The Flunking of Joshua T. Bates | Performing Arts Review | Chicago Reader

The Flunking of Joshua T. Bates 

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The Flunking of Joshua T. Bates, Griffin Theatre Company. Unlike most Chicago companies, Griffin treats children's theater primarily as a vehicle for instruction. And in sharp contrast to the company's generally gaudy, vibrant adult productions, Griffin's children's shows are uniformly sparse, keeping props and costumes to a minimum, so the burden of bringing the characters' hopes and anxieties to life falls on the actors. The productions are sometimes hampered by their lack of technical support, but generally they succeed in their educational aims because William Massolia's skeletal adaptations are usually organized around a unifying moral.

But that's not entirely true of his stage version of Susan Shreve's novel The Flunking of Joshua T. Bates, about an impressionable nine-year-old forced to repeat the third grade: this show lacks focus, and its messages are mixed. Not only does the pat ending sap the strength of the play's generally empowering theme, but questions about the appropriateness of the youngster's intimate relationship with his teacher--an incredibly sensitive subject today--are never raised.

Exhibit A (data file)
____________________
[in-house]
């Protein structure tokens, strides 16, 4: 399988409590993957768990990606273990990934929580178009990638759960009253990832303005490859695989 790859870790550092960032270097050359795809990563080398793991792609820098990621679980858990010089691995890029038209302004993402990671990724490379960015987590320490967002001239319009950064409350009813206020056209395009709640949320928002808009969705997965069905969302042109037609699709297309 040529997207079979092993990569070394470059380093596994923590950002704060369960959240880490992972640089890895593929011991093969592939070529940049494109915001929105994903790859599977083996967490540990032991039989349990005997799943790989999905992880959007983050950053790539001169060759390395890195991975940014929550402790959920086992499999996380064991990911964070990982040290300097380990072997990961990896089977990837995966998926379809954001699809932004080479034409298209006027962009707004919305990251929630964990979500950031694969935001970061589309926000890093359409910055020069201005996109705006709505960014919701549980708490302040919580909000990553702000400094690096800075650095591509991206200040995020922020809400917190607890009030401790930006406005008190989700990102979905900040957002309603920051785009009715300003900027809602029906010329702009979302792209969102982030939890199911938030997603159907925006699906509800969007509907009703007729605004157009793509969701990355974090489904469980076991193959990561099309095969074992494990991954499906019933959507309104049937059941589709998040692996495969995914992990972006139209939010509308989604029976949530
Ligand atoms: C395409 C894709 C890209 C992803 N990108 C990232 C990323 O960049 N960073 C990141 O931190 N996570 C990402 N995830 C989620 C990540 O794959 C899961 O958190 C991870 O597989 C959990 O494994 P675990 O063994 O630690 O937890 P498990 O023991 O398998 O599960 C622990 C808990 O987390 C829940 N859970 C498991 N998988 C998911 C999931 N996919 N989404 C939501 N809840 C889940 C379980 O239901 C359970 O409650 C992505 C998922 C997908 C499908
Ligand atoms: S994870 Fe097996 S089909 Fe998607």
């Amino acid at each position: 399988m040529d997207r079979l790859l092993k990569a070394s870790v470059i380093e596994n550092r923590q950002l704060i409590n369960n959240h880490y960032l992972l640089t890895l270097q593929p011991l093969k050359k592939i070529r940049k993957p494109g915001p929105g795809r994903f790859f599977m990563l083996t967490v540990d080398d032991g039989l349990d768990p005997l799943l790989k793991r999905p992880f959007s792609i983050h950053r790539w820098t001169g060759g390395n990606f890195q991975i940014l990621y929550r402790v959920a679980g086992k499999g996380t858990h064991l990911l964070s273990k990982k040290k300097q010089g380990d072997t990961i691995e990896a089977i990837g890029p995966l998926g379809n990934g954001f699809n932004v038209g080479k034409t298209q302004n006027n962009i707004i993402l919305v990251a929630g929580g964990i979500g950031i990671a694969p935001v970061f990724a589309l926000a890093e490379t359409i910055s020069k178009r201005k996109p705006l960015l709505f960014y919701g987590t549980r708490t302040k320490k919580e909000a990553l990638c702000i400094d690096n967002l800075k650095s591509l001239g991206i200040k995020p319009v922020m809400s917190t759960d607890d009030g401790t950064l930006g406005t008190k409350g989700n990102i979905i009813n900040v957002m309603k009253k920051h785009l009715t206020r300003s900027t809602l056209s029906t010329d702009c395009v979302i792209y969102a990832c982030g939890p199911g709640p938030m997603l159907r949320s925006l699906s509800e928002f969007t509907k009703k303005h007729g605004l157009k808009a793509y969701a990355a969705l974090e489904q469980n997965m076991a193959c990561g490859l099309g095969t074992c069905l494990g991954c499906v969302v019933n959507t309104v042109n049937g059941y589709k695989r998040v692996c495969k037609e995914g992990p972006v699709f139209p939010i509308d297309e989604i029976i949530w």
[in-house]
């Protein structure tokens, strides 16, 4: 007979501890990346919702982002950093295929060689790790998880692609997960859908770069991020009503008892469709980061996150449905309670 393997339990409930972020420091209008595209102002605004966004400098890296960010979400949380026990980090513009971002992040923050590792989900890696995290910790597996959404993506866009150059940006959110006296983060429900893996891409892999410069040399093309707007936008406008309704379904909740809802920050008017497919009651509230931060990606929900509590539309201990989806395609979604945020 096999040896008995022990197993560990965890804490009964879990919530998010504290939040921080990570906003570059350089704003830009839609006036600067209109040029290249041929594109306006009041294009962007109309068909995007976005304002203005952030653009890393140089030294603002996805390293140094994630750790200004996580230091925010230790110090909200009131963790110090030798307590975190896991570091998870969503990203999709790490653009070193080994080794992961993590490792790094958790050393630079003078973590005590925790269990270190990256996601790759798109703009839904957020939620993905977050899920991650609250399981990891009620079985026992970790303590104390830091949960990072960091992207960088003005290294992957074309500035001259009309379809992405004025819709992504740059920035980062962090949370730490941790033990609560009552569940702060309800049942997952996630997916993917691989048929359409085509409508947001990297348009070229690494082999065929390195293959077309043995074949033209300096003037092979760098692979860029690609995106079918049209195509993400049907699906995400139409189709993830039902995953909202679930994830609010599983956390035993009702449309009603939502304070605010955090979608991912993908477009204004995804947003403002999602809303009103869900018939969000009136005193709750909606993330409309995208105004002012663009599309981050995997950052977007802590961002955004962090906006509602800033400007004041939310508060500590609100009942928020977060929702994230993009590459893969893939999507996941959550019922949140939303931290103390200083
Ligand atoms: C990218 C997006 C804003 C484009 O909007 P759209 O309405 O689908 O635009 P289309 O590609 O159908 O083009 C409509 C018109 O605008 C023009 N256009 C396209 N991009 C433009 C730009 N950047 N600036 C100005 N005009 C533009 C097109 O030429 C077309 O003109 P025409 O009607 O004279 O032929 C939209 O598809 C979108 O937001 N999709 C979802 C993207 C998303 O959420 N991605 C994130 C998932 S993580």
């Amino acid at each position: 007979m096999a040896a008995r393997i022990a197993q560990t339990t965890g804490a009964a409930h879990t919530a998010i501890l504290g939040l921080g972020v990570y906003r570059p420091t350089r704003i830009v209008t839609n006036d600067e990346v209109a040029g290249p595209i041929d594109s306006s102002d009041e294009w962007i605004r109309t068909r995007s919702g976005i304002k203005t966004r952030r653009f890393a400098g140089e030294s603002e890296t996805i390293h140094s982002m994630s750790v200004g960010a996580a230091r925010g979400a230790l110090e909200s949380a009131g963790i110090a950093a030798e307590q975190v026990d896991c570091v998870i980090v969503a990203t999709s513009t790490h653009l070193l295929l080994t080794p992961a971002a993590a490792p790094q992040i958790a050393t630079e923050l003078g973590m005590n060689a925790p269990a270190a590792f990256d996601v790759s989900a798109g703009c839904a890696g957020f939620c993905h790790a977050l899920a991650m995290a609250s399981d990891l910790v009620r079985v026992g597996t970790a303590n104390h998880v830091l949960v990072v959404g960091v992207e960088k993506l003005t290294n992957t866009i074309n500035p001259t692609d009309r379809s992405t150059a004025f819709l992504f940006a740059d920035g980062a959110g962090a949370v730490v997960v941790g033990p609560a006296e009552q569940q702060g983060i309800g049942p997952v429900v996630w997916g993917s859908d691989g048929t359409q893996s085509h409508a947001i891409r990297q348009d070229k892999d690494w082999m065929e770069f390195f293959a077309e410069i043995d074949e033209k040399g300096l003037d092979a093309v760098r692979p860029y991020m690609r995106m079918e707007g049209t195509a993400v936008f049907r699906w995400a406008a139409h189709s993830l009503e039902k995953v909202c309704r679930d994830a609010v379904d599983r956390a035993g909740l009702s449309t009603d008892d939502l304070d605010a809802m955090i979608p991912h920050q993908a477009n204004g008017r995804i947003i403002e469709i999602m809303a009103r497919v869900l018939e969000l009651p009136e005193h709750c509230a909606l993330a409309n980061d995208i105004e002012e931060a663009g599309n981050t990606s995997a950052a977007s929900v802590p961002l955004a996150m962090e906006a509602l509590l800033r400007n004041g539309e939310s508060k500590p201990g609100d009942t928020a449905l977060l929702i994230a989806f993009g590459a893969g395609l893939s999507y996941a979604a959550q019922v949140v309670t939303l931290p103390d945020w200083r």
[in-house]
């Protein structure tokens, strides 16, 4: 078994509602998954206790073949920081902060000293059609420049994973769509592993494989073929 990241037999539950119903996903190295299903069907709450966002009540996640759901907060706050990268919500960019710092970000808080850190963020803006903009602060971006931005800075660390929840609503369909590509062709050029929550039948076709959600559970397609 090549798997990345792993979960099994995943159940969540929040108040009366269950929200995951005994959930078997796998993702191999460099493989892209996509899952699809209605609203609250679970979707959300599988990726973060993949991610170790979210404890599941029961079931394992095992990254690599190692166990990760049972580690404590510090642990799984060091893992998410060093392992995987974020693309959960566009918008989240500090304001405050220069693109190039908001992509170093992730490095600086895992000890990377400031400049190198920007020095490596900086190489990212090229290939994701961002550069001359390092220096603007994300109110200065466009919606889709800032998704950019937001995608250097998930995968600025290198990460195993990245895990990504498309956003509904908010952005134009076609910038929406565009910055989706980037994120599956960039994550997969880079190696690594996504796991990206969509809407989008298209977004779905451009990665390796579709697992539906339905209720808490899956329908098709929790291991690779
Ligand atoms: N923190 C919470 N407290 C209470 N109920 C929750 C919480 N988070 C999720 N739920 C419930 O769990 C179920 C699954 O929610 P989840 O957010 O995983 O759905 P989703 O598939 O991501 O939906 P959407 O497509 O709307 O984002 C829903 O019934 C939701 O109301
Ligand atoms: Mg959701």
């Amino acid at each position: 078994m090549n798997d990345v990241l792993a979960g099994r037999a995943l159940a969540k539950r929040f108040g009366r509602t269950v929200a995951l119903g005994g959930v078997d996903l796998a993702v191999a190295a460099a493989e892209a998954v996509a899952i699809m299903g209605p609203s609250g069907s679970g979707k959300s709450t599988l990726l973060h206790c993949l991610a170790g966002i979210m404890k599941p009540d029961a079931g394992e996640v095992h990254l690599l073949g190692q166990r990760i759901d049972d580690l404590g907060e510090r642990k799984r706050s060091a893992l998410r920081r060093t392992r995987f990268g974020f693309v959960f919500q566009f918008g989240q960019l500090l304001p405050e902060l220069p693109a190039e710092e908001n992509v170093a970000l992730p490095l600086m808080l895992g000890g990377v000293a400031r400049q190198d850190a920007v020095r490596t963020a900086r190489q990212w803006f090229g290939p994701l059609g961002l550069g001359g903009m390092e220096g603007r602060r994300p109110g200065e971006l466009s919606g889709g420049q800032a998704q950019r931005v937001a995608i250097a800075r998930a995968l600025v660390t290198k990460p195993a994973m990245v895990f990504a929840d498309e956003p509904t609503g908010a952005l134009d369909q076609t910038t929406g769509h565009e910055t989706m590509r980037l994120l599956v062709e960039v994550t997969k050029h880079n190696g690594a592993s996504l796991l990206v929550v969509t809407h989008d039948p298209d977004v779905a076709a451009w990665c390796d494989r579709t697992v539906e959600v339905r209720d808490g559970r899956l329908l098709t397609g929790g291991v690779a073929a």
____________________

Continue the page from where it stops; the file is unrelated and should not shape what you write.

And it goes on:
The performances (especially Teri Marinkovich as a precocious kid sister and Eric Roach and Mark Schab as a pair of overgrown bullies) are uniformly strong, and director Rick Barletta keeps the energy up by having the actors chant playground rhymes during scene changes and blackouts, though he doesn't take a lot of chances. The problems stem mainly from the script, which doesn't equal the production.

--Nick Green

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